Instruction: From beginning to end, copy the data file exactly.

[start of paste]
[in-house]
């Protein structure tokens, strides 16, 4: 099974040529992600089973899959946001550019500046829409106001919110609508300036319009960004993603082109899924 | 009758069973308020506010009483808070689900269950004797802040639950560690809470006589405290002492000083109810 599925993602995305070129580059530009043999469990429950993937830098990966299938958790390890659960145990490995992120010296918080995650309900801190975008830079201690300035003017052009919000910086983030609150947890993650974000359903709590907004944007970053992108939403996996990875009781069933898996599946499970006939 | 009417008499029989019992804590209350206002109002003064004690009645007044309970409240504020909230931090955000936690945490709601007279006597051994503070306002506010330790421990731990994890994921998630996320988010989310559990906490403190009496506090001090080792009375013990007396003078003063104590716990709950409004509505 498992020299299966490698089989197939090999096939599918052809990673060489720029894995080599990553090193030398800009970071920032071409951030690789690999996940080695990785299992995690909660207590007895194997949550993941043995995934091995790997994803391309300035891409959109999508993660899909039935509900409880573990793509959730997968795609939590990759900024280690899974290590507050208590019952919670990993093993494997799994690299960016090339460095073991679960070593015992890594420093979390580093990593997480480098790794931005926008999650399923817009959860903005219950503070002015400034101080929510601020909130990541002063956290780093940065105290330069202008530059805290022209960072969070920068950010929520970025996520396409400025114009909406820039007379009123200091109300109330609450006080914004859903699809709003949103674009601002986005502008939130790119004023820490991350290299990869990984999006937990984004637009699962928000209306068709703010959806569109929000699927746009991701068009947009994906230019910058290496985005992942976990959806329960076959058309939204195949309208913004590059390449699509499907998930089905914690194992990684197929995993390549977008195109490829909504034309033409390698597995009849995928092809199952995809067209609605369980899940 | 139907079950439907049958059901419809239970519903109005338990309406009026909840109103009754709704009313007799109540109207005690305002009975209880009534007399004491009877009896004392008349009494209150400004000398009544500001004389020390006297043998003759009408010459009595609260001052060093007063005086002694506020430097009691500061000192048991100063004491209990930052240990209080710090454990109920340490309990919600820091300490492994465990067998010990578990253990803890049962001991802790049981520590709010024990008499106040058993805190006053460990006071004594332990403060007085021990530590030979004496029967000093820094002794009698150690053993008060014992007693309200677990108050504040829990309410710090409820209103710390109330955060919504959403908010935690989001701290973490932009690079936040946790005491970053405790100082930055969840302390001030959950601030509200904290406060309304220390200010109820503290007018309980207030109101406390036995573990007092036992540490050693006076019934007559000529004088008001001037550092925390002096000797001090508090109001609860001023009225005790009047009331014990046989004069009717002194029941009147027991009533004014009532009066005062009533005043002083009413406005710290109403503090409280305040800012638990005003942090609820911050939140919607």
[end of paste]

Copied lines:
[in-house]
């Protein structure tokens, strides 16, 4: 099974040529992600089973899959946001550019500046829409106001919110609508300036319009960004993603082109899924 | 009758069973308020506010009483808070689900269950004797802040639950560690809470006589405290002492000083109810 599925993602995305070129580059530009043999469990429950993937830098990966299938958790390890659960145990490995992120010296918080995650309900801190975008830079201690300035003017052009919000910086983030609150947890993650974000359903709590907004944007970053992108939403996996990875009781069933898996599946499970006939 | 009417008499029989019992804590209350206002109002003064004690009645007044309970409240504020909230931090955000936690945490709601007279006597051994503070306002506010330790421990731990994890994921998630996320988010989310559990906490403190009496506090001090080792009375013990007396003078003063104590716990709950409004509505 498992020299299966490698089989197939090999096939599918052809990673060489720029894995080599990553090193030398800009970071920032071409951030690789690999996940080695990785299992995690909660207590007895194997949550993941043995995934091995790997994803391309300035891409959109999508993660899909039935509900409880573990793509959730997968795609939590990759900024280690899974290590507050208590019952919670990993093993494997799994690299960016090339460095073991679960070593015992890594420093979390580093990593997480480098790794931005926008999650399923817009959860903005219950503070002015400034101080929510601020909130990541002063956290780093940065105290330069202008530059805290022209960072969070920068950010929520970025996520396409400025114009909406820039007379009123200091109300109330609450006080914004859903699809709003949103674009601002986005502008939130790119004023820490991350290299990869990984999006937990984004637009699962928000209306068709703010959806569109929000699927746009991701068009947009994906230019910058290496985005992942976990959806329960076959058309939204195949309208913004590059390449699509499907998930089905914690194992990684197929995993390549977008195109490829909504034309033409390698597995009849995928092809199952995809067209609605369980899940 | 139907079950439907049958059901419809239970519903109005338990309406009026909840109103009754709704009313007799109540109207005690305002009975209880009534007399004491009877009896004392008349009494209150400004000398009544500001004389020390006297043998003759009408010459009595609260001052060093007063005086002694506020430097009691500061000192048991100063004491209990930052240990209080710090454990109920340490309990919600820091300490492994465990067998010990578990253990803890049962001991802790049981520590709010024990008499106040058993805190006053460990006071004594332990403060007085021990530590030979004496029967000093820094002794009698150690053993008060014992007693309200677990108050504040829990309410710090409820209103710390109330955060919504959403908010935690989001701290973490932009690079936040946790005491970053405790100082930055969840302390001030959950601030509200904290406060309304220390200010109820503290007018309980207030109101406390036995573990007092036992540490050693006076019934007559000529004088008001001037550092925390002096000797001090508090109001609860001023009225005790009047009331014990046989004069009717002194029941009147027991009533004014009532009066005062009533005043002083009413406005710290109403503090409280305040800012638990005003942090609820911050939140919607």